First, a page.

One of the salient features of the development of the state during the nineteenth and twentieth centuries was the steady expansion of the functions ascribed to government. Even in those societies which clung the most tenaciously to the doctrine of free trade, governments were expected to play an ever more active role in the management of the national economy. The process was, perhaps, only a logical consequence of the industrialization and urbanization of much of the world. Yet it was also encouraged and facilitated by war. The two world wars involved the principal belligerents in the mobilization, not just of their manpower, but also of their economic and ﬁnancial resources. Allied governments had likewise in their dealings with each other, with neutrals and eventually with ex-enemy administrations, to concern themselves with matters of economic assistance and containment. The problems associated with the reconstruction of Europe after the Second World War thus tended to conﬁrm the lesson of the inter-war years that no clear distinction could be made between international politics and international economics. An ever increasing number of industrial, social and technological matters were perceived as having an international, and therefore a diplomatic, dimension. Moreover, the onset of the Cold War had the eﬀect of reversing Clausewitz’s celebrated maxim. Diplomacy remained closely wedded to grand strategy and often seemed as though it were no more than an extension of war by other means. And like warfare in the twentieth century, diplomacy became total in its objectives and subject matter. While the content of diplomacy was expanding, so too was its context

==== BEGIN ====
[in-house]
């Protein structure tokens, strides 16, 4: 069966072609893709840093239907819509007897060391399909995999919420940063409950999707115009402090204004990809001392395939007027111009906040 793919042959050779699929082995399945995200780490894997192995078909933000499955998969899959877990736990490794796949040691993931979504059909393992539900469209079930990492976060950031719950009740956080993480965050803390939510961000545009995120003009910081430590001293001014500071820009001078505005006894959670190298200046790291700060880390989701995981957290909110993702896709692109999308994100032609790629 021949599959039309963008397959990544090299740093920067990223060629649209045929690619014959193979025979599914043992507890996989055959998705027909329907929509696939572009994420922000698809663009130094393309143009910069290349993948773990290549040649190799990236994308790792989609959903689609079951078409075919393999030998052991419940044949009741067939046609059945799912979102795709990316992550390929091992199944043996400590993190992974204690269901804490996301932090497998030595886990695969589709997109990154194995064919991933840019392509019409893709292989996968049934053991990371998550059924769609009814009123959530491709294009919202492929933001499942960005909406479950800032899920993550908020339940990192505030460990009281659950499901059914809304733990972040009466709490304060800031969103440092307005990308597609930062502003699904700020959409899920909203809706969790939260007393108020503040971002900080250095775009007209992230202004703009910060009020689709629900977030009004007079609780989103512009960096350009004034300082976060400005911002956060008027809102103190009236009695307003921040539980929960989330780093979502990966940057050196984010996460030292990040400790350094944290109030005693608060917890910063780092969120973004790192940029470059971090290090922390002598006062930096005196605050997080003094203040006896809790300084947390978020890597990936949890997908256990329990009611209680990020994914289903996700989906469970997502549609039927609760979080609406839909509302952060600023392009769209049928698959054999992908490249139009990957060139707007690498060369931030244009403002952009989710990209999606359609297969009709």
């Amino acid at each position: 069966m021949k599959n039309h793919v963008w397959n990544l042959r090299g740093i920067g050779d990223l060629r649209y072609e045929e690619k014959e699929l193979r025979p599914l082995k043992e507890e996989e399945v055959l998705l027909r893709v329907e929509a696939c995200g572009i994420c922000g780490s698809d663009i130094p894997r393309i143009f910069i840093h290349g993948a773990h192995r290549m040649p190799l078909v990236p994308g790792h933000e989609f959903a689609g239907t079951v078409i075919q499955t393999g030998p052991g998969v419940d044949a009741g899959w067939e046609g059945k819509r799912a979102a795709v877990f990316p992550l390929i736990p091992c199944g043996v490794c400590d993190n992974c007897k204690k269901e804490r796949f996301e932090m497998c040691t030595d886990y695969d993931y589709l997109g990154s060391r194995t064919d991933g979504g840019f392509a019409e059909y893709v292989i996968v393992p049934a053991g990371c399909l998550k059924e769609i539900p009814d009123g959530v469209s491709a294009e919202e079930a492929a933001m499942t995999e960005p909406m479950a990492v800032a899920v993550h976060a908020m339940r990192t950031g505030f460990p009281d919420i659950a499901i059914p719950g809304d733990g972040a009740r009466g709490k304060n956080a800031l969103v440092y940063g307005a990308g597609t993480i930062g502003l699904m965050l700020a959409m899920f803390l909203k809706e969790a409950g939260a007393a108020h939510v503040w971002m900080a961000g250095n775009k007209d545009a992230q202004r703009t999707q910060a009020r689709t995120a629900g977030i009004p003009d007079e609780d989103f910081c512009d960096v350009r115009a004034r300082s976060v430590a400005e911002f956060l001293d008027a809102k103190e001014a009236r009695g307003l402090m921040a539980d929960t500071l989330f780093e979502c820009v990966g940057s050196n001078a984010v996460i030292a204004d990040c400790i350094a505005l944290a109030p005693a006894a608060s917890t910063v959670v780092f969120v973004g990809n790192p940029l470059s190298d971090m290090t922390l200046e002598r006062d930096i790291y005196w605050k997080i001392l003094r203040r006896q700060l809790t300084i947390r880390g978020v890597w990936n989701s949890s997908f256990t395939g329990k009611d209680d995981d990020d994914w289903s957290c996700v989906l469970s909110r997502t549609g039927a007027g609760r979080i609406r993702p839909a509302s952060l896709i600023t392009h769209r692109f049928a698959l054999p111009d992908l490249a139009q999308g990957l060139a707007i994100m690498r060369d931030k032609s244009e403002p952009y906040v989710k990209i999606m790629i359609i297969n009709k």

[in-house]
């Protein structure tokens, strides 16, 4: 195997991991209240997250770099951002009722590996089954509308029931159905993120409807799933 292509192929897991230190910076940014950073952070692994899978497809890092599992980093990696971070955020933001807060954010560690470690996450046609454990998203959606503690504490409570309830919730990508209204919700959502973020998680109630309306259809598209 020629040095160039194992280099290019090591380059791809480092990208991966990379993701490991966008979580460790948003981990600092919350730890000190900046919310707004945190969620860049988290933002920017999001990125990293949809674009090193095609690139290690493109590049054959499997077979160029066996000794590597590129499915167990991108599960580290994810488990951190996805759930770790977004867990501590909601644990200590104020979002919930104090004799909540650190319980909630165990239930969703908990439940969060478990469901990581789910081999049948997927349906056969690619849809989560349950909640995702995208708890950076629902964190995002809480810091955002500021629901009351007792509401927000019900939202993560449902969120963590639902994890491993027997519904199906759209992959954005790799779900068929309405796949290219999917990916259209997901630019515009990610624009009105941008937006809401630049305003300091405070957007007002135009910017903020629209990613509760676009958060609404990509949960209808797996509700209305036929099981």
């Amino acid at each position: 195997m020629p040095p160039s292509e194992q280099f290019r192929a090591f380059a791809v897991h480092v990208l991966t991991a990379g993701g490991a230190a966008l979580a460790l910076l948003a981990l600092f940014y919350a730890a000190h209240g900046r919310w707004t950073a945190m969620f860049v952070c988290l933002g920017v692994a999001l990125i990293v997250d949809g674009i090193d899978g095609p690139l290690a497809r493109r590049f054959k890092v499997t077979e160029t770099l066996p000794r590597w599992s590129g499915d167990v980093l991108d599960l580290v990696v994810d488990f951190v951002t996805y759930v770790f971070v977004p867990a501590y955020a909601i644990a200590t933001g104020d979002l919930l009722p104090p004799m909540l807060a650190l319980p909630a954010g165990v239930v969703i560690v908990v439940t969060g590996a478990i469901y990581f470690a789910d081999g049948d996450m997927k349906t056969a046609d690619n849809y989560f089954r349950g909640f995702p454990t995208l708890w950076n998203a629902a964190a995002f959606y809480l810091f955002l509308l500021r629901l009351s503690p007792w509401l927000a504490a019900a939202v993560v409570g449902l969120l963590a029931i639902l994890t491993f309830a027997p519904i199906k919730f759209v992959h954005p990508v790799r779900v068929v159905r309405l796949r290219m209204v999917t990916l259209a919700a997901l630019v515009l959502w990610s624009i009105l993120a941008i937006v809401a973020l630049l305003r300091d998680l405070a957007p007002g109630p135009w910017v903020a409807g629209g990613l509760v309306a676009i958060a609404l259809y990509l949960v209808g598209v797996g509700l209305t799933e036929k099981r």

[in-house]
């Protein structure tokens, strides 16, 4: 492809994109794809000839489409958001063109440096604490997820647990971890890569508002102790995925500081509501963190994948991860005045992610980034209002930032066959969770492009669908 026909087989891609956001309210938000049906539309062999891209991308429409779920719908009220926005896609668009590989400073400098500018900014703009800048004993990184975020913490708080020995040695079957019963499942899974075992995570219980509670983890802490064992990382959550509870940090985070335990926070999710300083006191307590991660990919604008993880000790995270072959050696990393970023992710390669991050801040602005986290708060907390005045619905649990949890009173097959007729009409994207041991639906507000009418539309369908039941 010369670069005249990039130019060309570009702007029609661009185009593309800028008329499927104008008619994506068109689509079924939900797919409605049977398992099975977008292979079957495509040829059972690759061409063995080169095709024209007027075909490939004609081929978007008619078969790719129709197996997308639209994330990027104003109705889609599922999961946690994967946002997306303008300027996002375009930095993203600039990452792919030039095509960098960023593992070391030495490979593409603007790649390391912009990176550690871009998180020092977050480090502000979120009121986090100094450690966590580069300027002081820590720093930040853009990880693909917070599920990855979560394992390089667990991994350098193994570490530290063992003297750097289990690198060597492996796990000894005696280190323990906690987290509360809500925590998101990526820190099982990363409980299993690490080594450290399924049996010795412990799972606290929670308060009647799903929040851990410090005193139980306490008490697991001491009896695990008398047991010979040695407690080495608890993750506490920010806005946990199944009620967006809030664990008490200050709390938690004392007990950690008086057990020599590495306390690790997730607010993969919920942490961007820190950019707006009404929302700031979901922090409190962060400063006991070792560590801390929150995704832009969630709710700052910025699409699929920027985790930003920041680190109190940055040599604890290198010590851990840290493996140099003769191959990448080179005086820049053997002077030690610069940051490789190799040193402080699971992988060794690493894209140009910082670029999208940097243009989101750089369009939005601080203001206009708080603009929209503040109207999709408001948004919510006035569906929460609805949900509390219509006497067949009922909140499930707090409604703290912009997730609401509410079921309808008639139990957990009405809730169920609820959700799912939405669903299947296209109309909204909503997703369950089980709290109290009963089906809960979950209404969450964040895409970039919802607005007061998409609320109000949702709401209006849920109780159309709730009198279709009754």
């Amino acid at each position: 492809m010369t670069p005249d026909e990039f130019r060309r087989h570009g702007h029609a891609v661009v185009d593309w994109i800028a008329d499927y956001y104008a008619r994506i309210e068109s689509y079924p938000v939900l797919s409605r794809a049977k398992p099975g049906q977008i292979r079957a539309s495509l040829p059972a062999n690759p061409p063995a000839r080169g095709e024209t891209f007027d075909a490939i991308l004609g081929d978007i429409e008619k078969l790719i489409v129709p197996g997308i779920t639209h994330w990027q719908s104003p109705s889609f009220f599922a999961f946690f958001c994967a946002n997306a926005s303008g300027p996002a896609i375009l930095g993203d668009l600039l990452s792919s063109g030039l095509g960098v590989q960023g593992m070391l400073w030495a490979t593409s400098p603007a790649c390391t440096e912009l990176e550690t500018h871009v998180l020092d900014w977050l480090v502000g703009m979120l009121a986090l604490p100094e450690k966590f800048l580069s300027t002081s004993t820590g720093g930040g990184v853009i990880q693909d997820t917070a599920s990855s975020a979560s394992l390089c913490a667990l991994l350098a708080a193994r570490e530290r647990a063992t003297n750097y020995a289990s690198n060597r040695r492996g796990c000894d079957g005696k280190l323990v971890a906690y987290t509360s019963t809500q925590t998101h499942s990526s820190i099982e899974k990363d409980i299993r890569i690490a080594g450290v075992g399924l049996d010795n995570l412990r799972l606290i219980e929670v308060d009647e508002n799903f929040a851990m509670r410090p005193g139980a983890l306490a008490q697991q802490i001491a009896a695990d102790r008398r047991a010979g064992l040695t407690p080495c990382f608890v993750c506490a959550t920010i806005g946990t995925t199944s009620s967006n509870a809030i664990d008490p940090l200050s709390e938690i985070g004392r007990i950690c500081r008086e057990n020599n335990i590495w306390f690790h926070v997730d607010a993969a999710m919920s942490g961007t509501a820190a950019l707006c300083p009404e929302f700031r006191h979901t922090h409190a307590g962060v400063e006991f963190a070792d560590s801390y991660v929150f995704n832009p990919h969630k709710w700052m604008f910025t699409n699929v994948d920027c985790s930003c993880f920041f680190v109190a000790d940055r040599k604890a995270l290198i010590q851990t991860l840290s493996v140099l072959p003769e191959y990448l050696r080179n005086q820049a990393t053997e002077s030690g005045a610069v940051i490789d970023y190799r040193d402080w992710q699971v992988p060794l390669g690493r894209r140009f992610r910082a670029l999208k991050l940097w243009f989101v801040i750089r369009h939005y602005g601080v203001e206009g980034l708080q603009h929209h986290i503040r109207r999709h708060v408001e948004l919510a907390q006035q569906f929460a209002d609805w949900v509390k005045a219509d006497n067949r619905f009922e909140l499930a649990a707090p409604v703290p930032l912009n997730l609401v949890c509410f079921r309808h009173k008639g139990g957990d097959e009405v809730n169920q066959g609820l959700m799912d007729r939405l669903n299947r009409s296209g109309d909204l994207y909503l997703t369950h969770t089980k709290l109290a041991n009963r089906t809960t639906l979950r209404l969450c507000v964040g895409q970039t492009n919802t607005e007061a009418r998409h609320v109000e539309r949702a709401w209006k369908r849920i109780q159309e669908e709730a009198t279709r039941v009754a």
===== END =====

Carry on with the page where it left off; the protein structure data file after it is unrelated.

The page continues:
being rapidly transformed. The fall of France, the defeat of the Axis, the decline of Britain and the emergence in 1945 of the Soviet Union and the United States as two victorious superpowers, completed the destruction of the old European states system. By 1949, when the Soviet Union exploded its ﬁrst atomic bomb, a new and bipolar global balance of terror was well on its
way to replacing the former continental balance of power. Meanwhile the European empires which had held sway over most of Africa and much of Asia began to disintegrate. The French were denied the opportunity to reestablish their authority in the Middle East, the British abandoned the lands of the Indian sub-continent in 1947, and two years later the Dutch granted independence to Indonesia. The process of decolonization, which continued throughout the next
decade, gathered pace in the 1960s, and within thirty years of the ending of the Second World War the number of sovereign states had almost trebled. Most of the new actors on the world political stage were relatively poor, and some of them, particularly in the Caribbean and the Paciﬁc, were so small in population and territory as to bear comparison with the city-states of Renaissance Italy. Many of them could barely aﬀord to maintain more than skeletal foreign services. Few of them were prepared to forgo the formal trappings of independent statehood. Yet the birth of this Third World was also accompanied by the rise of atavistic and xenophobic nationalisms, which, like the Bolshevism of a previous generation, challenged the cultural and economic values of the West and the methods and mores of its diplomacy.